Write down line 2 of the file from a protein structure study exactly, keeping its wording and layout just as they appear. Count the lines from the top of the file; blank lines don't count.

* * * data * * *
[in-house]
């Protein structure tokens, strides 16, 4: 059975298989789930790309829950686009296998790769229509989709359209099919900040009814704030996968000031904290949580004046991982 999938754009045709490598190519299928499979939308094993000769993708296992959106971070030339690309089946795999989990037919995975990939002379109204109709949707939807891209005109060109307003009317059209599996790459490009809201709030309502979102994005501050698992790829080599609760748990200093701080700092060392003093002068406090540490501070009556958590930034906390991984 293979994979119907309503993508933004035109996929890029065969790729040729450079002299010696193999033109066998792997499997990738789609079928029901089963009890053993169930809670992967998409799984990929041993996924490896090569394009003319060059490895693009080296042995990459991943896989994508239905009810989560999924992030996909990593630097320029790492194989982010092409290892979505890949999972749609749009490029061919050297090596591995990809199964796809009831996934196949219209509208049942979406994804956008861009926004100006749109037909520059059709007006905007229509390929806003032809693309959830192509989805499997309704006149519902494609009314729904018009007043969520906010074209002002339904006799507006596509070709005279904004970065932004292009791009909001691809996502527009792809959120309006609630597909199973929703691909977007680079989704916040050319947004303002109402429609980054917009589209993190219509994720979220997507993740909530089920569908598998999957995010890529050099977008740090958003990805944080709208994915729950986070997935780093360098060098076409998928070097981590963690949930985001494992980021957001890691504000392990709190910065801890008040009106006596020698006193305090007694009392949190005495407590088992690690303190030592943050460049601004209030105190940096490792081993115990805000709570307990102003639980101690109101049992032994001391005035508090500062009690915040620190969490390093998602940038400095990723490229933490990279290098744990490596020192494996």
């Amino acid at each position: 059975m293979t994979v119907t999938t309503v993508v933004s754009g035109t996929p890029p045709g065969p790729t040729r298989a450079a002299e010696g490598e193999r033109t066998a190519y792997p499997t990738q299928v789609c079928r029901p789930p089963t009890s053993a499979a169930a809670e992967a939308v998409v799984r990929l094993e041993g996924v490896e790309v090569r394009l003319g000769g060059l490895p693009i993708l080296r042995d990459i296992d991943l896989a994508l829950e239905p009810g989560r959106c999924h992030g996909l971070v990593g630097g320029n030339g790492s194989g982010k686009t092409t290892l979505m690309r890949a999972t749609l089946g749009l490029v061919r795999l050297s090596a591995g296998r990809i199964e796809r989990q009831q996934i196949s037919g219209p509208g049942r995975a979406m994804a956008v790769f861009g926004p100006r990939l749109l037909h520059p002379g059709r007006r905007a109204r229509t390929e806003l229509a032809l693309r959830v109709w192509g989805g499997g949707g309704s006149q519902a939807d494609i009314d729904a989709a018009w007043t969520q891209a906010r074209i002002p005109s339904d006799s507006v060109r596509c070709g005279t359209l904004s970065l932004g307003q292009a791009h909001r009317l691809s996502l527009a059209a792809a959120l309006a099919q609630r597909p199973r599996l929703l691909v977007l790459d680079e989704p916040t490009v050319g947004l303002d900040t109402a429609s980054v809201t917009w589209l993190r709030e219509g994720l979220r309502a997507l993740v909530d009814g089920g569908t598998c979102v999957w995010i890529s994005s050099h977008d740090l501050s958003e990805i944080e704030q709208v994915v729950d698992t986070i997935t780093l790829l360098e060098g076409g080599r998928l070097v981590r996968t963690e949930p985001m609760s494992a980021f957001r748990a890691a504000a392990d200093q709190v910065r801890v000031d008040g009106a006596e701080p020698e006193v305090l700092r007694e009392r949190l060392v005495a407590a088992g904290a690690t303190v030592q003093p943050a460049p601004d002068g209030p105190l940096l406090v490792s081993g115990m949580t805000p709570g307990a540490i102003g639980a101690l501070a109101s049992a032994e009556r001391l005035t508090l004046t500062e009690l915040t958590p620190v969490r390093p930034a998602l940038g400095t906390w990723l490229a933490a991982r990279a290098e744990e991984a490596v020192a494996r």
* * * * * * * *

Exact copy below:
């Protein structure tokens, strides 16, 4: 059975298989789930790309829950686009296998790769229509989709359209099919900040009814704030996968000031904290949580004046991982 999938754009045709490598190519299928499979939308094993000769993708296992959106971070030339690309089946795999989990037919995975990939002379109204109709949707939807891209005109060109307003009317059209599996790459490009809201709030309502979102994005501050698992790829080599609760748990200093701080700092060392003093002068406090540490501070009556958590930034906390991984 293979994979119907309503993508933004035109996929890029065969790729040729450079002299010696193999033109066998792997499997990738789609079928029901089963009890053993169930809670992967998409799984990929041993996924490896090569394009003319060059490895693009080296042995990459991943896989994508239905009810989560999924992030996909990593630097320029790492194989982010092409290892979505890949999972749609749009490029061919050297090596591995990809199964796809009831996934196949219209509208049942979406994804956008861009926004100006749109037909520059059709007006905007229509390929806003032809693309959830192509989805499997309704006149519902494609009314729904018009007043969520906010074209002002339904006799507006596509070709005279904004970065932004292009791009909001691809996502527009792809959120309006609630597909199973929703691909977007680079989704916040050319947004303002109402429609980054917009589209993190219509994720979220997507993740909530089920569908598998999957995010890529050099977008740090958003990805944080709208994915729950986070997935780093360098060098076409998928070097981590963690949930985001494992980021957001890691504000392990709190910065801890008040009106006596020698006193305090007694009392949190005495407590088992690690303190030592943050460049601004209030105190940096490792081993115990805000709570307990102003639980101690109101049992032994001391005035508090500062009690915040620190969490390093998602940038400095990723490229933490990279290098744990490596020192494996």